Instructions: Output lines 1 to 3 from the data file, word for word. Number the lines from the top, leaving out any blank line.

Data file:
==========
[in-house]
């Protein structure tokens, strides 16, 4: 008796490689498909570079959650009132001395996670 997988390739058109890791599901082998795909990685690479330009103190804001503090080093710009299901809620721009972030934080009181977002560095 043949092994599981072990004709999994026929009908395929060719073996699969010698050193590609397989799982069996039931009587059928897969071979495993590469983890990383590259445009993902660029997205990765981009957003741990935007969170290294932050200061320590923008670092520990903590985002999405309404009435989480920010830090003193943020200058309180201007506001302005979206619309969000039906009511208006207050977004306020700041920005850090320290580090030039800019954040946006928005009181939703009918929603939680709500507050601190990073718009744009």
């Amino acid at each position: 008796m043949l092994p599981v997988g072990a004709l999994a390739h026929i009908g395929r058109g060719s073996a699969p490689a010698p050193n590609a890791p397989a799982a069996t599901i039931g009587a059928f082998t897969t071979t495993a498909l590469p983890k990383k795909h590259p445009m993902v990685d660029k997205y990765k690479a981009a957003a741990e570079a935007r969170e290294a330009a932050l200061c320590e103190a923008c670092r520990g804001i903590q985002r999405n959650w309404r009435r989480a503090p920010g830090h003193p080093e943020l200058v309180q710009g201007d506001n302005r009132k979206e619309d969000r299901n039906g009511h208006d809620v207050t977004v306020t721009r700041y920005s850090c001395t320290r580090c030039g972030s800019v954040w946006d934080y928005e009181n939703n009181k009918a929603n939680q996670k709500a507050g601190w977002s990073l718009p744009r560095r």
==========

[in-house]
């Protein structure tokens, strides 16, 4: 008796490689498909570079959650009132001395996670 997988390739058109890791599901082998795909990685690479330009103190804001503090080093710009299901809620721009972030934080009181977002560095 043949092994599981072990004709999994026929009908395929060719073996699969010698050193590609397989799982069996039931009587059928897969071979495993590469983890990383590259445009993902660029997205990765981009957003741990935007969170290294932050200061320590923008670092520990903590985002999405309404009435989480920010830090003193943020200058309180201007506001302005979206619309969000039906009511208006207050977004306020700041920005850090320290580090030039800019954040946006928005009181939703009918929603939680709500507050601190990073718009744009």
């Amino acid at each position: 008796m043949l092994p599981v997988g072990a004709l999994a390739h026929i009908g395929r058109g060719s073996a699969p490689a010698p050193n590609a890791p397989a799982a069996t599901i039931g009587a059928f082998t897969t071979t495993a498909l590469p983890k990383k795909h590259p445009m993902v990685d660029k997205y990765k690479a981009a957003a741990e570079a935007r969170e290294a330009a932050l200061c320590e103190a923008c670092r520990g804001i903590q985002r999405n959650w309404r009435r989480a503090p920010g830090h003193p080093e943020l200058v309180q710009g201007d506001n302005r009132k979206e619309d969000r299901n039906g009511h208006d809620v207050t977004v306020t721009r700041y920005s850090c001395t320290r580090c030039g972030s800019v954040w946006d934080y928005e009181n939703n009181k009918a929603n939680q996670k709500a507050g601190w977002s990073l718009p744009r560095r």